Tokyo, Day 2, April 12, 2019

9:30 am and Izumi is waiting for us in the lobby. She has our day scoped out. We are starting at Tsukiji, the old fish market where we will visit the outer market and then a visit to inside. It is quite interesting. The outside market reminds me of the night market in Beijing. Wall-to-wall people and food cooking in the stalls.

Inside we saw all sorts of local fish for sale. I enjoy fish markets. I find them interesting and an insight into the local culture. Here is a photo of a man slicing tuna.

Here are a few more shots in the market.


As we were leaving the fish market we came upon the Namiyoke Imari Shrine which was built during the Manji period (1658 to 1661) and is dedicated to safe travel.


After passing through the gate we came upon a female lion gazing out at us.


The cylinder on the left is representative of Saki and the black teeth indicate that the lion is a woman.

Here are a couple of other photos from this shrine. In the first one Izumi is explaining the significance of the various monuments to the gods.

In this photo notice the ropes from the bells. Pulling the ropes lets the Gods know you are there. JoAnn, Izumi and I each pulled a rope to announce our presence.

From there we were on to the Tsukiji Hongwan Ji Temple. The large roof was a landmark for sailors coming into the port of Edo. The current building was rebuilt in 1934 after the originals suffered from many fires. The architecture is reminiscent of architectural from the Indian subcontinent.

As we walked in the direction of the kite museum, which was to be our next stop, we were treated to some pleasant views of the city.

The Kite Museum was established by Modegi Shinzo whose love of kites led him to create this interesting place. He has collected in excess of 2000 kites and only a small selection are on display in his museum. Here are a few photos taken in his museum. It’s amazing to think that these flew.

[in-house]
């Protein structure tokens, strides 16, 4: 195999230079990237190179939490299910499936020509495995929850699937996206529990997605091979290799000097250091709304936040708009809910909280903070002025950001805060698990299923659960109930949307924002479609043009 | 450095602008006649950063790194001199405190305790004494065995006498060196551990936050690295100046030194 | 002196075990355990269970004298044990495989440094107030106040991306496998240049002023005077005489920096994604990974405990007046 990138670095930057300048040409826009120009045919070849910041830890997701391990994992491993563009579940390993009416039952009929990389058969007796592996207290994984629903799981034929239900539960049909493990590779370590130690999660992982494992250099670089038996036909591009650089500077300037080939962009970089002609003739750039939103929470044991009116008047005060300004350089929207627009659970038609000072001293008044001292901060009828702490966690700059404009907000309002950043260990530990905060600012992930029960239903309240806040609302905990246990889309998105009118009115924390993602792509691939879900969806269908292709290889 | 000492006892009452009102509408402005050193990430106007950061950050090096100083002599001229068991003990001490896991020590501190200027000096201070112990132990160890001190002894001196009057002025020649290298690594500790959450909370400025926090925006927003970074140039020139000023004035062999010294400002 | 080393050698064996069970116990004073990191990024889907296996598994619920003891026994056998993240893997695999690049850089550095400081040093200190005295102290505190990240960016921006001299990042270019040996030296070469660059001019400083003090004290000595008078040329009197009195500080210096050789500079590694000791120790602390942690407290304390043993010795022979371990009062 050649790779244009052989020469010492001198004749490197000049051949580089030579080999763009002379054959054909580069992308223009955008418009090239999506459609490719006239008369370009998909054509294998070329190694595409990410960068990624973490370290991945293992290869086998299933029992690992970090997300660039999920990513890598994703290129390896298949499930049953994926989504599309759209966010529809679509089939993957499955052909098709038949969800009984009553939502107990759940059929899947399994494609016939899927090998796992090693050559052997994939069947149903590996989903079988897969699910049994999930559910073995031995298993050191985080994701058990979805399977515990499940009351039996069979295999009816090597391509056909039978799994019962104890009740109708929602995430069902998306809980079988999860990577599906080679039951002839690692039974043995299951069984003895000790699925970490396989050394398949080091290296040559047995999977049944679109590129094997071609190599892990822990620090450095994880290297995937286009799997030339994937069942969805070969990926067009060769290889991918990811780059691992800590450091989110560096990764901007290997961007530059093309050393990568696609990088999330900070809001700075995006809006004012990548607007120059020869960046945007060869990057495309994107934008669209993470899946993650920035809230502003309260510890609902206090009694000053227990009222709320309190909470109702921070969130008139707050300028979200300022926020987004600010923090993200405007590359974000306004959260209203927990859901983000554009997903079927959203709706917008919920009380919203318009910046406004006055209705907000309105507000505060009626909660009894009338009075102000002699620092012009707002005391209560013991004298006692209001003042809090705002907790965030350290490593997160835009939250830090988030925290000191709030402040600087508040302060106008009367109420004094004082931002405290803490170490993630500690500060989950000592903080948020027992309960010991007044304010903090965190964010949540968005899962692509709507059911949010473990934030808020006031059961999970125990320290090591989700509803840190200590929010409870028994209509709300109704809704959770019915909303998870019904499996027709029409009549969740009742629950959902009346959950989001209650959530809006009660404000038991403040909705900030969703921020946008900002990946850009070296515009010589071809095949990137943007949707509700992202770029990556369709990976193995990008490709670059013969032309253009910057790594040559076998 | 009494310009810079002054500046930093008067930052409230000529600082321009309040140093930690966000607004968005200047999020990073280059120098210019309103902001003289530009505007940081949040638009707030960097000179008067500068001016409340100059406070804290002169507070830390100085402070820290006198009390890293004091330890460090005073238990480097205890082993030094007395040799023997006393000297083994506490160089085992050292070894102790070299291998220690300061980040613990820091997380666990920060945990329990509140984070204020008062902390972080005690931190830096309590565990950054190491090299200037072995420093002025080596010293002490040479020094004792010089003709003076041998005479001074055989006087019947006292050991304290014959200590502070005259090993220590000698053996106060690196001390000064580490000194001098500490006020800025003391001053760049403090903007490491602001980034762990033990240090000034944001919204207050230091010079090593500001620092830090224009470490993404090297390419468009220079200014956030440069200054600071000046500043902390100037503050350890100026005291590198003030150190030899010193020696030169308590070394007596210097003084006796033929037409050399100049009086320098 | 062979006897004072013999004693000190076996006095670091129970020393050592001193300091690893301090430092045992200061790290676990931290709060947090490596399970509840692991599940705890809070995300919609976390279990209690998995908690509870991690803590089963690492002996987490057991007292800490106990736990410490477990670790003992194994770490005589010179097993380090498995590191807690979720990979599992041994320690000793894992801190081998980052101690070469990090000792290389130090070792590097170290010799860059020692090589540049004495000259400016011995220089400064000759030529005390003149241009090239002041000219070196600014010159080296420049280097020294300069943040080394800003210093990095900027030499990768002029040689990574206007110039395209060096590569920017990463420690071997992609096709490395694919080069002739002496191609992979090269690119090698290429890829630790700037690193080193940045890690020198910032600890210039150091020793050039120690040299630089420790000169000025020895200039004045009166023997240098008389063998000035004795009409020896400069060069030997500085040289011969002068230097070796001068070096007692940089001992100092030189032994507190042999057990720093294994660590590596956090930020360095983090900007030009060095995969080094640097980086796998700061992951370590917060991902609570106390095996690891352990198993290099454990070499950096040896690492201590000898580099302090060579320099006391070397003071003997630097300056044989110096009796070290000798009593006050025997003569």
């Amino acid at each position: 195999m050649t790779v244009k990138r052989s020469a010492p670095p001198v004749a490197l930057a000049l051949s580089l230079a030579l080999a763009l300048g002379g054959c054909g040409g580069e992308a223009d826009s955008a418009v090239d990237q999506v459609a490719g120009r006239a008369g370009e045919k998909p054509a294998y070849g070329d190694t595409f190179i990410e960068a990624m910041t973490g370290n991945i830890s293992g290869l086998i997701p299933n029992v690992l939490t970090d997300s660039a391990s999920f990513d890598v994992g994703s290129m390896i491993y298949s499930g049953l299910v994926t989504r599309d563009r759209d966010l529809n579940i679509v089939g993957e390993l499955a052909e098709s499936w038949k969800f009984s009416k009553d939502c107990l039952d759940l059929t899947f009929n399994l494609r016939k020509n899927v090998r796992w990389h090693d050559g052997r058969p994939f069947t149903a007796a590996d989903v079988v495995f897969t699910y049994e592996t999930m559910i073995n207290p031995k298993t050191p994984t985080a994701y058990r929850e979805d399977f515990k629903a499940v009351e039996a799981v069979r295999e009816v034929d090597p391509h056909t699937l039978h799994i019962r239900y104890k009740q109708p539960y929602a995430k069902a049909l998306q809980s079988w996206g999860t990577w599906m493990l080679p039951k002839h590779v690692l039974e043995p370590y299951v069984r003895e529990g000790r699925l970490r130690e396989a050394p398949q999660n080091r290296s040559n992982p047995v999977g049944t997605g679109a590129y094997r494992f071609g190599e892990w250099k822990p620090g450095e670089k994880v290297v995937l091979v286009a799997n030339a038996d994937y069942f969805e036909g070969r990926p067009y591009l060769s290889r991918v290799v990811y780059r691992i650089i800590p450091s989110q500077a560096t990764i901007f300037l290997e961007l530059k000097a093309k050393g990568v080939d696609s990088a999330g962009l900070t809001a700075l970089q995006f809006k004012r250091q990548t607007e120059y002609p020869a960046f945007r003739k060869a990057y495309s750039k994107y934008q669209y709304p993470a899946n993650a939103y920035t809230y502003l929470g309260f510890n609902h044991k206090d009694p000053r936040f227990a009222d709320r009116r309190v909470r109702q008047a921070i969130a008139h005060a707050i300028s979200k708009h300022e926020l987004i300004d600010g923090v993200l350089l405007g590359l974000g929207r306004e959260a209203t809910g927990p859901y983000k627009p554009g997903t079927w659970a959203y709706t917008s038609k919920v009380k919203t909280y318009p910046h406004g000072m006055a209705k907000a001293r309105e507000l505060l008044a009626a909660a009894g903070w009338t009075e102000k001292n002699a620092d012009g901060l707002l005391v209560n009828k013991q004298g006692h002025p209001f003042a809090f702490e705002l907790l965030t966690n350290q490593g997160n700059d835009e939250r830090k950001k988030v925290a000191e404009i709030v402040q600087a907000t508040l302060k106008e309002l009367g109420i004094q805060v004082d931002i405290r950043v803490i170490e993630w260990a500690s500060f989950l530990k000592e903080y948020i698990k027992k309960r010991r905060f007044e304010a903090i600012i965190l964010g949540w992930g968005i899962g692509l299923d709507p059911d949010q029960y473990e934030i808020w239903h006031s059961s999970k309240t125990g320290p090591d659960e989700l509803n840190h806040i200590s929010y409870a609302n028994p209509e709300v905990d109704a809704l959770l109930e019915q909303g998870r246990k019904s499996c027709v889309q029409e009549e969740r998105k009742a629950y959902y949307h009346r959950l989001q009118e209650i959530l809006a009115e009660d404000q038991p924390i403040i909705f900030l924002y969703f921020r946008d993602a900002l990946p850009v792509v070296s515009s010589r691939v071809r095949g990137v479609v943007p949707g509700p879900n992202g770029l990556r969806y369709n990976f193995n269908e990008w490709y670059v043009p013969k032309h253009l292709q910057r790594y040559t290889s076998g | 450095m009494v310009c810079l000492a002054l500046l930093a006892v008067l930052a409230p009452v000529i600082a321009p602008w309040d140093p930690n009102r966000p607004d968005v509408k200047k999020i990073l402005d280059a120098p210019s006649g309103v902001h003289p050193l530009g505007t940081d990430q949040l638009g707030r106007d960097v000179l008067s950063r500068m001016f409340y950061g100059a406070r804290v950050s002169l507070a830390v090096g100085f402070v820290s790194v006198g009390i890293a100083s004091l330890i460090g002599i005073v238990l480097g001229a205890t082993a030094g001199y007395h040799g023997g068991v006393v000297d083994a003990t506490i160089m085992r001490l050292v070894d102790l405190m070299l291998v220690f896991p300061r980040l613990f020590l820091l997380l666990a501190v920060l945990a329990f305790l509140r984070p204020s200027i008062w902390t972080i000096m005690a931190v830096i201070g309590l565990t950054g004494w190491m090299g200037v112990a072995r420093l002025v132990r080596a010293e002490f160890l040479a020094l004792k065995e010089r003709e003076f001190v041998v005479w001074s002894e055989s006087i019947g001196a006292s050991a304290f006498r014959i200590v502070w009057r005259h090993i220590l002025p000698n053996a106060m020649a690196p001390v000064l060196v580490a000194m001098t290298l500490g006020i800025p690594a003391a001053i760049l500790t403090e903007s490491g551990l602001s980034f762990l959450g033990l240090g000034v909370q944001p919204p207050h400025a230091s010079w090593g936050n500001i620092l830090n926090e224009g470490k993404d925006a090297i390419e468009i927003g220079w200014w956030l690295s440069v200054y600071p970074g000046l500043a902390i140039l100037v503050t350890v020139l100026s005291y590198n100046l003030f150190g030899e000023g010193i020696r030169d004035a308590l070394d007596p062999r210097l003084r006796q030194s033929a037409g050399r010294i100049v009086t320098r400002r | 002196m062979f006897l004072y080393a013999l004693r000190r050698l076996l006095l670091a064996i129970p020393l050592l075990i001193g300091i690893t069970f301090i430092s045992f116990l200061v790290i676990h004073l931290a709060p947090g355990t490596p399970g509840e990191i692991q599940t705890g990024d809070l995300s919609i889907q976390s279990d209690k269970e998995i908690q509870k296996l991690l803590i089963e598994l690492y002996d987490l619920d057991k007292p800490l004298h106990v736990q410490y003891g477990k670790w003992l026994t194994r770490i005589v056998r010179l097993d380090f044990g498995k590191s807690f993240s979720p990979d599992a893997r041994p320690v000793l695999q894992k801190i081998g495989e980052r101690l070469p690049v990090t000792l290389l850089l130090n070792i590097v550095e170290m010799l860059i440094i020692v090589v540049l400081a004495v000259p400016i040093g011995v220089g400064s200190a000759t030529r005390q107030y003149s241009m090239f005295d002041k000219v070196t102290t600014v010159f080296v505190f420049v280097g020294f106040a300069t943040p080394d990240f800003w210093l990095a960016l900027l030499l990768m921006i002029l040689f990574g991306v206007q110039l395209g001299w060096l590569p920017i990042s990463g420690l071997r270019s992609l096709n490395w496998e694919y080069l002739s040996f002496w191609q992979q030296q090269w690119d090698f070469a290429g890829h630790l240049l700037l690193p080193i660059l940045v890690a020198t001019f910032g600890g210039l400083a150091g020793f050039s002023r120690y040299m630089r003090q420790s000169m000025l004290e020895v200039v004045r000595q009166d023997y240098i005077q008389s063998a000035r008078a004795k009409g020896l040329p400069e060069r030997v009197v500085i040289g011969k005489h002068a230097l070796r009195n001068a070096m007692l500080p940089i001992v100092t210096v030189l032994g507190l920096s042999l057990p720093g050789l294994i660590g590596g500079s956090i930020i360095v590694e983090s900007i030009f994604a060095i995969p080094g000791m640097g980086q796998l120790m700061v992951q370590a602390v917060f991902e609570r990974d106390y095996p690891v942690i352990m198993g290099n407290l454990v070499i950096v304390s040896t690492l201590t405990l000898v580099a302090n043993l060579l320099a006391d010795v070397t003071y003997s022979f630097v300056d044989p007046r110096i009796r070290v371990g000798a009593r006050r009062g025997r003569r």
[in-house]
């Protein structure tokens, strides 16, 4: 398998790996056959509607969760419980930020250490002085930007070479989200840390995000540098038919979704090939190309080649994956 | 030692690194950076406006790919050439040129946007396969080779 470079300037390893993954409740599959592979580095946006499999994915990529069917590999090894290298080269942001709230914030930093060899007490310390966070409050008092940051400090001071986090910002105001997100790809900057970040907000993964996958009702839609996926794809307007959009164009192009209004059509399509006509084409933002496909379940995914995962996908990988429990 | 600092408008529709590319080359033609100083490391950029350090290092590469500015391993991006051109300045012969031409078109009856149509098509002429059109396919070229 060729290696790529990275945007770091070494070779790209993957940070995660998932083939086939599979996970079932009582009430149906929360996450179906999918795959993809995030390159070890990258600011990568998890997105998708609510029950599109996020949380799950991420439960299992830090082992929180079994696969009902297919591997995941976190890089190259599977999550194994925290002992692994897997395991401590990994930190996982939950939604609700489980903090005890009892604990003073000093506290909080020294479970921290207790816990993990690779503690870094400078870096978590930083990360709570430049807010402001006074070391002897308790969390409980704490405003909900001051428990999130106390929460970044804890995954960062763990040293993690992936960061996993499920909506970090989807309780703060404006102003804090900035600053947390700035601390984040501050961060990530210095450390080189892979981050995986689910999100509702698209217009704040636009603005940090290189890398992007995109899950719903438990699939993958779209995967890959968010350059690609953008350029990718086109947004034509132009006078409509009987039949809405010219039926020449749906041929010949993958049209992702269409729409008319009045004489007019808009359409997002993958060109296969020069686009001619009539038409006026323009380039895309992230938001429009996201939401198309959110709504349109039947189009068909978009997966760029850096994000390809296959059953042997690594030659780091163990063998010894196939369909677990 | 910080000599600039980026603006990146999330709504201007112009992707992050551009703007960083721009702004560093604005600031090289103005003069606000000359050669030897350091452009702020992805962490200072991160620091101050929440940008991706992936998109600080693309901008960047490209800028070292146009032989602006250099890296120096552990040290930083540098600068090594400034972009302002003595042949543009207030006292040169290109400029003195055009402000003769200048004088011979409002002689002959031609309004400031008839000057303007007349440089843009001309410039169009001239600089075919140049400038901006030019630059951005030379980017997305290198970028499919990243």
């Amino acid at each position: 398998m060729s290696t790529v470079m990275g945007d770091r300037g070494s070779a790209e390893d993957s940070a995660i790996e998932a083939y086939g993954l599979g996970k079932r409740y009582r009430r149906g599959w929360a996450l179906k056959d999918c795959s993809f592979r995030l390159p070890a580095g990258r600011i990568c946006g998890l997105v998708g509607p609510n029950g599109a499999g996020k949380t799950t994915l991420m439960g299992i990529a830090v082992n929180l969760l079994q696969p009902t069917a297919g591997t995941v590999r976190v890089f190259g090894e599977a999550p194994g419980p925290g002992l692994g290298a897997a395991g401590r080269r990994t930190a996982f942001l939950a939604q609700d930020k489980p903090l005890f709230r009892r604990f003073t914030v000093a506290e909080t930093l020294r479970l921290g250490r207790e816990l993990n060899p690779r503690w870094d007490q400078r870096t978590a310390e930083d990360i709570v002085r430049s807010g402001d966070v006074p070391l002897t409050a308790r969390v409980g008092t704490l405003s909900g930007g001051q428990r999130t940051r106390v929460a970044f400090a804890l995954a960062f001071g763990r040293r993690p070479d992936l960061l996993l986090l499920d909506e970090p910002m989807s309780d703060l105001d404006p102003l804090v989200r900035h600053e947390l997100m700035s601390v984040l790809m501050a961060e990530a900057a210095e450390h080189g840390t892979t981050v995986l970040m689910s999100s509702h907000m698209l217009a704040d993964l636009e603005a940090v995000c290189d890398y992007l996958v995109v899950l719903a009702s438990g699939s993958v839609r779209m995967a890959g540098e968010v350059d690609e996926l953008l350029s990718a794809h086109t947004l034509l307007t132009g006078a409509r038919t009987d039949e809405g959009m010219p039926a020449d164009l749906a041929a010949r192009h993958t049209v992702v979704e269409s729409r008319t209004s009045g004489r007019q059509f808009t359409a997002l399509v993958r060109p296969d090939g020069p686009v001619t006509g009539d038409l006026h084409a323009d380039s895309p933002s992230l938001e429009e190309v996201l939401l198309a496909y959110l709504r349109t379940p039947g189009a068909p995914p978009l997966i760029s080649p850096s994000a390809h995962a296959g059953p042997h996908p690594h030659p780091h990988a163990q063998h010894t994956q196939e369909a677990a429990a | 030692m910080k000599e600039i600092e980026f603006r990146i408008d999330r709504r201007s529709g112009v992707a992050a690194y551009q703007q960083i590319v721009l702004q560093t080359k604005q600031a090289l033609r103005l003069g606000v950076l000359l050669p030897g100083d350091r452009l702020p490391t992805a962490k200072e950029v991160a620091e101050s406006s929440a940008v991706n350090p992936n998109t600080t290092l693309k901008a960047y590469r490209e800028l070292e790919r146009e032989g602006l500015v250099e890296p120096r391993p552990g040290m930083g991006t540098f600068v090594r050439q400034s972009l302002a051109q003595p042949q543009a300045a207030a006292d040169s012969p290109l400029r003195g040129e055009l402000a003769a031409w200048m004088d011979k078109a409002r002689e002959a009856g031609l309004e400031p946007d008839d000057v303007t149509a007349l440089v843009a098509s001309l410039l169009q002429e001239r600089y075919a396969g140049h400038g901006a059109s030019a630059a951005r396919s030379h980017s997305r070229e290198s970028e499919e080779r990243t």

Getting into the kite Museum was interesting. We got into the elevator and Izumi thought the museum was on the third floor. When we got there it was a restaurant and she asked someone in the restaurant where the museum was located. The man who started the museum is also the owner of the restaurant and he located it on the fifth floor. Apparently we weren’t the only ones who couldn’t find the museum. Take a look at the elevator button, especially the arrow.

Lunch time! Izumi took us to a soba noodle restaurant; a place she had been to more than once.

I can’t begin to tell you the name of the place. It was packed with people all spending a fleeting moment in their lives rushing through lunch so the can get back to their eight hour a day jobs. But let me say this, the place was really good and worth the stop.

There are numerous Shinto shrines in Tokyo. Shintoism and Buddhism are the two major religions in the country. We were off to the Senso-Ji Temple in the Asakusa area. It’s the oldest temple site in Tokyo and the city’s spiritual center. It was very crowded, as the street leading to the shrine is lined with shops. It put me in mind of the Feast of San Gennaro in New York City or the Christmas Markets in Germany.

The area was jammed packed with people. Many young women, dressed in kimonos abounded. Apparently one can rent a kimono for a day. The women wereu pretty and the kimonos were attractive. They certainly lent to the allure of the area.

We finally worked our way up to the main hall. As you can see, there are an abundance of people who want to pay their respect. The smoke is not a defect in my camera but, rather, burning incense.

After paying our respects, we strolled around the grounds. It’s interesting to think that something so peaceful is located in this hectic city.

Here is a photo of Izumi and JoAnn looking at the garden outside of the main hall.

Here are a couple of other shots in the area.

Such tranquility within a bustling, frenetic city.

From there we were off to do some window shopping by looking in some shops. We stopped in a fan shop. Before the proprietor could say “no photos” I snapped this beauty.

Then we visited a kimono store where we met Miwako Kaneta who posed for this lovely shot.

She was graceful and lovely and pleasant to speak with.

As we were heading back to the subway, to return to the Tokyo Station, I glimpsed this couple, in front of an old Tokyo house, and thought I would take their picture.

Then it was back on the subway, in route to the hotel, with our only thought, where to go and what to have for dinner.

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